Review: So-so 'Charlie's Angels' doesn't earn its wings

Kristen Stewart has fun, but the rest of this refreshed take on the popular franchise can't figure out what it's trying to be

Adam Graham
Detroit News Film Critic

The formula hasn't changed, only the outfits. So why does the new "Charlie's Angels" feel like a chore? 

Writer-director Elizabeth Banks forgets the key element in her update of the campy series about a trio of female spies: fun. 

Kristen Stewart, Ella Balinska and Naomi Scott in "Charlie's Angels."

She seems unsure of whether she's going for comedy or action, and winds up with a middling turkey that doesn't hit on either front. Someone call Bosley: these Angels aren't up for the job.

It's too bad, too, because Kristen Stewart, who always seems to be brooding on screen, is having a ball as Sabina Wilson, a funky spy with cool punk rock hair and an attitude to match. Her Sabina is a bit aloof but she always gets the job done, even if Stewart's on-screen physicality belies Sabina's supposed fighting acumen. (Banks could have done a better job cutting around her.)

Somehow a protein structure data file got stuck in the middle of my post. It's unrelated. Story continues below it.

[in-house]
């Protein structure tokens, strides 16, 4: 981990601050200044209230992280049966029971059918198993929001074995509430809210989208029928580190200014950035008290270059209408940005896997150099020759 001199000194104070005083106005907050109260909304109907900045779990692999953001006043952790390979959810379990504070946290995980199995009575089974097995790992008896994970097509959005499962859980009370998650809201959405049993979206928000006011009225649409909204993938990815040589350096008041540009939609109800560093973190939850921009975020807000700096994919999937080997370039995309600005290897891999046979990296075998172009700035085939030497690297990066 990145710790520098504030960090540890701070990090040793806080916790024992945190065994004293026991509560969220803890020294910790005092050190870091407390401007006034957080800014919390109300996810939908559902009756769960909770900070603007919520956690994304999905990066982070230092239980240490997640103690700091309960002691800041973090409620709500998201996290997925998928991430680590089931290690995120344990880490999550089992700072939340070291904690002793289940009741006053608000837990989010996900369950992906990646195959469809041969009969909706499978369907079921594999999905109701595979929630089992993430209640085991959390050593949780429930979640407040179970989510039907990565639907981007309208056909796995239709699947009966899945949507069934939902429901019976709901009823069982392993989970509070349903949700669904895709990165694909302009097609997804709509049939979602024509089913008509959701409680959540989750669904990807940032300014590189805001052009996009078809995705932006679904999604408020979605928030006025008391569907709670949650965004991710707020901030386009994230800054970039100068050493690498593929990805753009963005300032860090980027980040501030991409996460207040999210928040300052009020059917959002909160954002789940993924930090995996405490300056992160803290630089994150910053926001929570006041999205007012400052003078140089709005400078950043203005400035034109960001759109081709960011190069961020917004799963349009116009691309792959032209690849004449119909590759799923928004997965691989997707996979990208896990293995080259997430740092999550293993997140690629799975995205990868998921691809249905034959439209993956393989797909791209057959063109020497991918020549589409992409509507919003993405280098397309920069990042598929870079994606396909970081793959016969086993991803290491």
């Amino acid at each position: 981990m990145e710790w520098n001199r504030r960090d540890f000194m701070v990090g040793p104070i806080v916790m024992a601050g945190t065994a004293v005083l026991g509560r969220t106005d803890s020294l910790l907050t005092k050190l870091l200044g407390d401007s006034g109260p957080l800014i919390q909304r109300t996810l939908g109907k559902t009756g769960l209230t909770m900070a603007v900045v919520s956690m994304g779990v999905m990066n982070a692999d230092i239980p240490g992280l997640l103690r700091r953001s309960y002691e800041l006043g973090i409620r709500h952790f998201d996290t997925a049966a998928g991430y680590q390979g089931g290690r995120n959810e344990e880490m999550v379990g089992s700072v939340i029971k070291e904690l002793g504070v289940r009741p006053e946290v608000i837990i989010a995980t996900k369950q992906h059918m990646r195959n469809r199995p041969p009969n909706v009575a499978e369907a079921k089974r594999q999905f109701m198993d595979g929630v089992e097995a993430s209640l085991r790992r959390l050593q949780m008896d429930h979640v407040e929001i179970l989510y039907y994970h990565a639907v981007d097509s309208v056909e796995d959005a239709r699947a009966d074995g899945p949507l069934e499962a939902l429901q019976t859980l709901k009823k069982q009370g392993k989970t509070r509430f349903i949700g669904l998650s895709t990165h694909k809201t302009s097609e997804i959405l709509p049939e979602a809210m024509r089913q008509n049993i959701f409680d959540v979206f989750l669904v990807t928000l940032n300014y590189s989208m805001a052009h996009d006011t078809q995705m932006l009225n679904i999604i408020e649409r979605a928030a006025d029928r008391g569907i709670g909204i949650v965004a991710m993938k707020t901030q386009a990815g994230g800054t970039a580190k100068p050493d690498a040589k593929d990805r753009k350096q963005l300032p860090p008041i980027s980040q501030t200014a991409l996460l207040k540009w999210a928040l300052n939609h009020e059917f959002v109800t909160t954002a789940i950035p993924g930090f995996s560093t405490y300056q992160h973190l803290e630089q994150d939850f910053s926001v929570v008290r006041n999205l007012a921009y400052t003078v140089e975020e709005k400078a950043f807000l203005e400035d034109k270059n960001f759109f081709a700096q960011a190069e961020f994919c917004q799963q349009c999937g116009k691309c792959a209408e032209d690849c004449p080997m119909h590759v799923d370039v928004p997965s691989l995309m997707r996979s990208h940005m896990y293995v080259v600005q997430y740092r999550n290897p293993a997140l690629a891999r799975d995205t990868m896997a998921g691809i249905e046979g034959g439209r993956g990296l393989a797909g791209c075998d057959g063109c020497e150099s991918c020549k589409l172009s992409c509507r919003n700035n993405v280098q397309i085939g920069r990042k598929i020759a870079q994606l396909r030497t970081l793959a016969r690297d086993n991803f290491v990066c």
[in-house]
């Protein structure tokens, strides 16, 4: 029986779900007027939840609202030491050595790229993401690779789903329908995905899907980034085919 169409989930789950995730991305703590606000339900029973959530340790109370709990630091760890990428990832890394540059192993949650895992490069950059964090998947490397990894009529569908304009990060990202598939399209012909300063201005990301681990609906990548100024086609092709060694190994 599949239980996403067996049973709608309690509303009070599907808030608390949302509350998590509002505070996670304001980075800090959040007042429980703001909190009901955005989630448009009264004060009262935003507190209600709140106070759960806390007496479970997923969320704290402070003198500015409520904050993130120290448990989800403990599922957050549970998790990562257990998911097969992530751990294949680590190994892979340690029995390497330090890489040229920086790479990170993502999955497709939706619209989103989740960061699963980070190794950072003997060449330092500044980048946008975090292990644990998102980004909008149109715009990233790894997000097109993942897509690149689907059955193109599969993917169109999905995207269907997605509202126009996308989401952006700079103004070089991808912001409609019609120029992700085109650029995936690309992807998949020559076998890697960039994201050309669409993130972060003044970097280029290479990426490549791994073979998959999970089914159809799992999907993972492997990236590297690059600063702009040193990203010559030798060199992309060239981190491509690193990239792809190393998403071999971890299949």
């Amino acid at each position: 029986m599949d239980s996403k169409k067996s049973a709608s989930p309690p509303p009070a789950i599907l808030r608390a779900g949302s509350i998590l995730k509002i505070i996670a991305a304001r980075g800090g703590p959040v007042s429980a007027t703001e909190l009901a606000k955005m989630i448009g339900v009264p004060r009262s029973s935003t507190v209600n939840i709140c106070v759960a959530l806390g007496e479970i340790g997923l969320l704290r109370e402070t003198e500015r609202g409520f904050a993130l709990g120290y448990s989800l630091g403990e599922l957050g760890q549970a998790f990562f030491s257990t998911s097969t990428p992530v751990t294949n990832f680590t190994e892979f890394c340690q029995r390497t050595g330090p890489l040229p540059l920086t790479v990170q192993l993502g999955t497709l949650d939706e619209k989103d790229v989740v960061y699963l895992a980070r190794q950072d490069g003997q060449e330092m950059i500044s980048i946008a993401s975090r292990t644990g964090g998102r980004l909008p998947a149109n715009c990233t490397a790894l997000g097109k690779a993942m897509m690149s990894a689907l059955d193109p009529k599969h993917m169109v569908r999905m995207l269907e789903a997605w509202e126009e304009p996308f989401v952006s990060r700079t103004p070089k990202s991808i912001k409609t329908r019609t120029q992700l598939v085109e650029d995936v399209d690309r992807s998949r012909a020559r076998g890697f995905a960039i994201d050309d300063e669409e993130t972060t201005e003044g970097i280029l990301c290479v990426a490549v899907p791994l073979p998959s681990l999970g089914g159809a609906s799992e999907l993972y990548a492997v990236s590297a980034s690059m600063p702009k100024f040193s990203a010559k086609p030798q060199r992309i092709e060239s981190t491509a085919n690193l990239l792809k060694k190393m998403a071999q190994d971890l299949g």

Newcomer Ella Balinska is fellow Angel Jane Kano, and she teams with Sabina to track down Elena Houghlin (Naomi Scott, Jasmine in this year's "Aladdin"). She has developed a piece of software that will reshape the future of electricity, or something, but can also be used, in her words, "as a weapon to assassinate people." Hey, nobody ever accused "Charlie's Angels" of airtight plotting. 

Not that anybody's expecting that. Director McG, in his delirious 2000 big-screen romp, created ridiculously over-the-top action scenes but centered the film on the companionship between his three superstar leads, Cameron Diaz, Drew Barrymore and Lucy Liu. 

This cast never gels, Banks strikes out tonally and her action scenes lack a sense of visual cohesion. You're left with a "Charlie's Angels" that doesn't know what to make of itself and, for the first time, feels out-of-style. 

'Charlie's Angels'


Rated PG-13: for action/violence, language and some suggestive material

Running time: 118 minutes